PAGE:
While I scoop up some snow and pack it, Erin hits me three times, which is when I realize that she has stockpiled snowballs. Once I have one packed, I charge Erin and take aim. She ducks and I miss, so I decide to tackle her, but not too hard, because there isn’t all that much snow on the ground. She doesn’t put up much of a fight at first, but then she tries to wrestle me, so I grab her wrists and pin her arms with my elbows, and we kiss.

Our mouths are the warmest things in the world right now.

“Isn’t it amazing?” she says as the snow falls past my ears and lands all around her head.

“It is.”

“Let’s sit on the roof and watch it fall all night.”

“Okay.”

We see two headlights approaching, which seems weird because most people around here are afraid to drive in the snow.

We stand, and I recognize the Ford truck as Coach’s.

“Why is Coach here?” Erin asks.

“Dunno.”

Coach pulls up slowly, rolls down his window, and says, “Finley, take a ride around the block with me?”

I look at Erin and shrug.

“I’ll go hit Pop with a snowball,” Erin says. She actually picks one up from her pile and then jogs to my home. I wonder if she’ll really throw it at the old man, which she could get away with, because Pop loves Erin as much as I do.

I get into the truck and the heat streaming from the vents burns my fingers when I try to warm my hands.

Coach doesn’t drive around the block. He says, “How’s Russ doing?”

“Fine.”

“Have you talked to him about playing basketball?”

“Yep,” I lie. Ever since his birthday he’s been extra quiet, and I get the sense that he doesn’t really want to talk about basketball or anything else, so I let him be. But Coach doesn’t want to hear that.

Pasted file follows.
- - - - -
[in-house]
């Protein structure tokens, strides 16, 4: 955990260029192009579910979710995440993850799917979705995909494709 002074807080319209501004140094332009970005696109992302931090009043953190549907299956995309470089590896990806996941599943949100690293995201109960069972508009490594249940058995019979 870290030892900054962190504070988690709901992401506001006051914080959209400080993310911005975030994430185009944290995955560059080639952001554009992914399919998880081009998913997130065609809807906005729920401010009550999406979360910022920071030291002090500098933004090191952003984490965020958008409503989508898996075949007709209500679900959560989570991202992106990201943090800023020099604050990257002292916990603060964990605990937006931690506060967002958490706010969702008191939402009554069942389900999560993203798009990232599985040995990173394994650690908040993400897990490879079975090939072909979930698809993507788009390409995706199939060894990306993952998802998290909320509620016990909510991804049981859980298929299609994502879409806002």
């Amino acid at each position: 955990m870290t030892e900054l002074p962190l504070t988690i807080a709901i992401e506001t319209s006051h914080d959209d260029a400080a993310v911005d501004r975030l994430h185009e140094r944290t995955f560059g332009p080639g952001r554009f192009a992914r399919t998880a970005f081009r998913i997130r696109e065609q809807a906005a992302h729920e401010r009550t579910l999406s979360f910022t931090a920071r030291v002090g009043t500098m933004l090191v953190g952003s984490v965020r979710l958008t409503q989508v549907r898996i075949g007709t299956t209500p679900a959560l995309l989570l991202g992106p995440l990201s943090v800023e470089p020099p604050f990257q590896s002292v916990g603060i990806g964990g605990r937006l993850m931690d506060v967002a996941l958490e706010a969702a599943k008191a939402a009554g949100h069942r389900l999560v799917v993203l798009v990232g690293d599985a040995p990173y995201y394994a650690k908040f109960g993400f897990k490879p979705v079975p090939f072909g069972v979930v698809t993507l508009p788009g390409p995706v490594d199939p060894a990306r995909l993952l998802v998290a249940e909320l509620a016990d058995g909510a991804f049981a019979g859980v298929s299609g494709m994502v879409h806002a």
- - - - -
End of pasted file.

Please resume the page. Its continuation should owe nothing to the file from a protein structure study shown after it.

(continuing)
“What does he say?”

“Nothing really.”

“Nothing?”

“No.”

“What does he say about basketball?”

“I don’t think he wants to play basketball.”

“Russ said that, or you think it?”

“He’s not really stable.”

“Are you a psychiatrist now, Finley?”

Coach has never talked to me like this before. There’s sarcasm in his voice and I can tell he’s annoyed with me, which makes me angry, because I have walked to school with Boy21 every day, eaten every school lunch with him, and allowed him to be my shadow for more than two months now. And tonight I was having a nice private moment with Erin before Coach interrupted us.

“No, sir,” I say.

“I expect you to make sure Russ gets his physical tomorrow after school in the nurse’s office and that he shows up to the team meeting on Friday. Understood?”

“Yeah.”

“When you see the boy play, you’ll understand why this is so important. Trust me.”

“Okay.”

Coach reaches through the darkness and squeezes my shoulder. “Thank you, Finley. This is about more than basketball. More than the team. Russ likes you. You’re helping him.”

I don’t know what to say to that, because it sure doesn’t seem like I’m helping Russ, and he really isn’t getting better, as far as I can tell.

“Tell your family I said hello,” Coach says.

I nod and then run through the falling snow toward the house.

Erin’s watching the Sixers game with Dad, and Pop’s shirt is all wet, which lets me know that she really threw a snowball at the old man.

“This is one feisty broad,” Pop says to me.

Dad laughs. “She ran in here and blasted Pop in the chest!”

“If I had legs…”

“Sure,” Erin says, “the old no-legs excuse.”

There aren’t many people who could get away with talking this way to Pop, but Erin’s special to us. She’s put her time in. She’s family.

“Come on, Finley,” Erin says.

And then we’re on the roof again, watching Bellmont turn white—one snowflake at a time.